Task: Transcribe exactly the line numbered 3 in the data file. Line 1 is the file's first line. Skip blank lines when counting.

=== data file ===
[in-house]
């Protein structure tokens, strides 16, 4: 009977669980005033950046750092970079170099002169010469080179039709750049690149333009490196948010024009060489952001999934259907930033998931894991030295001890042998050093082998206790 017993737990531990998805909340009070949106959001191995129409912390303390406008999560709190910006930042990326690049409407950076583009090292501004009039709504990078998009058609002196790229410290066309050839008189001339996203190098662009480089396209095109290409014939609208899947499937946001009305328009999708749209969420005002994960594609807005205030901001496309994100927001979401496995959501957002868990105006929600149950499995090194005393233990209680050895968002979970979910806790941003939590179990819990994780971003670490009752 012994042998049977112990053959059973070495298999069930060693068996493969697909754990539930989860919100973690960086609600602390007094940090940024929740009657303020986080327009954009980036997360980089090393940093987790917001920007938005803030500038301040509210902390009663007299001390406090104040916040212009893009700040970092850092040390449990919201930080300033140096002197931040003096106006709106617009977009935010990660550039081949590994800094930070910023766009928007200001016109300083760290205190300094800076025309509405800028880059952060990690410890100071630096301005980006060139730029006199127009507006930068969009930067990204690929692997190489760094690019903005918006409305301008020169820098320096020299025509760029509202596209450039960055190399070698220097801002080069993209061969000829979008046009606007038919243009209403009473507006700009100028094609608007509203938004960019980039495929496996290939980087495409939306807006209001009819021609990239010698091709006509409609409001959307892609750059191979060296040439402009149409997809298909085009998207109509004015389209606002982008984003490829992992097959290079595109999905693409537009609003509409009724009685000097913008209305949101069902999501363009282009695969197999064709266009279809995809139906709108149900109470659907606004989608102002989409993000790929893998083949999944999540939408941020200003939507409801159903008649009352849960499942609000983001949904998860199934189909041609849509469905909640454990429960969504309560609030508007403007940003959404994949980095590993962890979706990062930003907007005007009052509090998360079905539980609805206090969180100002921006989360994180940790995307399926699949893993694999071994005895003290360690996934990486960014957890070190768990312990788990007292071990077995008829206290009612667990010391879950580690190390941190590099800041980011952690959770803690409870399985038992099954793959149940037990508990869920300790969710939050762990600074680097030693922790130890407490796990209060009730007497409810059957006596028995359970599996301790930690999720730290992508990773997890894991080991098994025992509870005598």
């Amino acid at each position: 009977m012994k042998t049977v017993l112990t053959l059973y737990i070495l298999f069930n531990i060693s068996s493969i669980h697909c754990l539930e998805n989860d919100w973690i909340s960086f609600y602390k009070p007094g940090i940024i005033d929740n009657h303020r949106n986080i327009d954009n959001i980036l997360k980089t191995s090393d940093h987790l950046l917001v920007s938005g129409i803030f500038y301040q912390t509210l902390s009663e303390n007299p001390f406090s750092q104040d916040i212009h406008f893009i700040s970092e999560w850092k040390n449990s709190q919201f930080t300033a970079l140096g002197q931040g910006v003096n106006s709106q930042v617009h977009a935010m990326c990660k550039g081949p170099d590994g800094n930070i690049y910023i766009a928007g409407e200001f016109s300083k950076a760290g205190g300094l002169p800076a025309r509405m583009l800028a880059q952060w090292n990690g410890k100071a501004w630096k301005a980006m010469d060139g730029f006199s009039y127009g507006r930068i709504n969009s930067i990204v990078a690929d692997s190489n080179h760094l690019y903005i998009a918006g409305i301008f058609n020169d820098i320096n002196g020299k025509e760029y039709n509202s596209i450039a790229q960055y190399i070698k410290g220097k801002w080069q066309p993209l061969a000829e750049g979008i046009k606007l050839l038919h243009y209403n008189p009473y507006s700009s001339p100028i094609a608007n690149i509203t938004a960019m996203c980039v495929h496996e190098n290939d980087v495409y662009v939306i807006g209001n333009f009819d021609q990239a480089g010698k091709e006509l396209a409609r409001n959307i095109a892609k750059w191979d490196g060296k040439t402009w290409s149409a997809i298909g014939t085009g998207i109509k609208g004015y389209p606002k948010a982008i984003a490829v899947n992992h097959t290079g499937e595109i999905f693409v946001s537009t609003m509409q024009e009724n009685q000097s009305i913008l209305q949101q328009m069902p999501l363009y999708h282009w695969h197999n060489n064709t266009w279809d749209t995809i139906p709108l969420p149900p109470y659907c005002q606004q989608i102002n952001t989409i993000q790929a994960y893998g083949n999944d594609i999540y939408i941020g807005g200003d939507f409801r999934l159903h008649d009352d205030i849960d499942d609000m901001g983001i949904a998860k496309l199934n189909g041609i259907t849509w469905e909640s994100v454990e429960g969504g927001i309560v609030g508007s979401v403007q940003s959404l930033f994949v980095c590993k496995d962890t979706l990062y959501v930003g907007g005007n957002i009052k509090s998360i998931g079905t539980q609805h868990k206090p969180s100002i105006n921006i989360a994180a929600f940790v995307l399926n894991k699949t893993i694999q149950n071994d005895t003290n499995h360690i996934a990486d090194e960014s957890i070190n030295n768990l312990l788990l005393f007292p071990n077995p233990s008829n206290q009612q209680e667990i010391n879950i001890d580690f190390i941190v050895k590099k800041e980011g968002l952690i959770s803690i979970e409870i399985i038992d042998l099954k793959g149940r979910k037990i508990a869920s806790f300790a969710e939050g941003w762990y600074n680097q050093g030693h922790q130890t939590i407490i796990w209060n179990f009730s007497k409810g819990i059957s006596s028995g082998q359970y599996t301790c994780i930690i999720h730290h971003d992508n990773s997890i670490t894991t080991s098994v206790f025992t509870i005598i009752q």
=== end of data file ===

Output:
């Amino acid at each position: 009977m012994k042998t049977v017993l112990t053959l059973y737990i070495l298999f069930n531990i060693s068996s493969i669980h697909c754990l539930e998805n989860d919100w973690i909340s960086f609600y602390k009070p007094g940090i940024i005033d929740n009657h303020r949106n986080i327009d954009n959001i980036l997360k980089t191995s090393d940093h987790l950046l917001v920007s938005g129409i803030f500038y301040q912390t509210l902390s009663e303390n007299p001390f406090s750092q104040d916040i212009h406008f893009i700040s970092e999560w850092k040390n449990s709190q919201f930080t300033a970079l140096g002197q931040g910006v003096n106006s709106q930042v617009h977009a935010m990326c990660k550039g081949p170099d590994g800094n930070i690049y910023i766009a928007g409407e200001f016109s300083k950076a760290g205190g300094l002169p800076a025309r509405m583009l800028a880059q952060w090292n990690g410890k100071a501004w630096k301005a980006m010469d060139g730029f006199s009039y127009g507006r930068i709504n969009s930067i990204v990078a690929d692997s190489n080179h760094l690019y903005i998009a918006g409305i301008f058609n020169d820098i320096n002196g020299k025509e760029y039709n509202s596209i450039a790229q960055y190399i070698k410290g220097k801002w080069q066309p993209l061969a000829e750049g979008i046009k606007l050839l038919h243009y209403n008189p009473y507006s700009s001339p100028i094609a608007n690149i509203t938004a960019m996203c980039v495929h496996e190098n290939d980087v495409y662009v939306i807006g209001n333009f009819d021609q990239a480089g010698k091709e006509l396209a409609r409001n959307i095109a892609k750059w191979d490196g060296k040439t402009w290409s149409a997809i298909g014939t085009g998207i109509k609208g004015y389209p606002k948010a982008i984003a490829v899947n992992h097959t290079g499937e595109i999905f693409v946001s537009t609003m509409q024009e009724n009685q000097s009305i913008l209305q949101q328009m069902p999501l363009y999708h282009w695969h197999n060489n064709t266009w279809d749209t995809i139906p709108l969420p149900p109470y659907c005002q606004q989608i102002n952001t989409i993000q790929a994960y893998g083949n999944d594609i999540y939408i941020g807005g200003d939507f409801r999934l159903h008649d009352d205030i849960d499942d609000m901001g983001i949904a998860k496309l199934n189909g041609i259907t849509w469905e909640s994100v454990e429960g969504g927001i309560v609030g508007s979401v403007q940003s959404l930033f994949v980095c590993k496995d962890t979706l990062y959501v930003g907007g005007n957002i009052k509090s998360i998931g079905t539980q609805h868990k206090p969180s100002i105006n921006i989360a994180a929600f940790v995307l399926n894991k699949t893993i694999q149950n071994d005895t003290n499995h360690i996934a990486d090194e960014s957890i070190n030295n768990l312990l788990l005393f007292p071990n077995p233990s008829n206290q009612q209680e667990i010391n879950i001890d580690f190390i941190v050895k590099k800041e980011g968002l952690i959770s803690i979970e409870i399985i038992d042998l099954k793959g149940r979910k037990i508990a869920s806790f300790a969710e939050g941003w762990y600074n680097q050093g030693h922790q130890t939590i407490i796990w209060n179990f009730s007497k409810g819990i059957s006596s028995g082998q359970y599996t301790c994780i930690i999720h730290h971003d992508n990773s997890i670490t894991t080991s098994v206790f025992t509870i005598i009752q």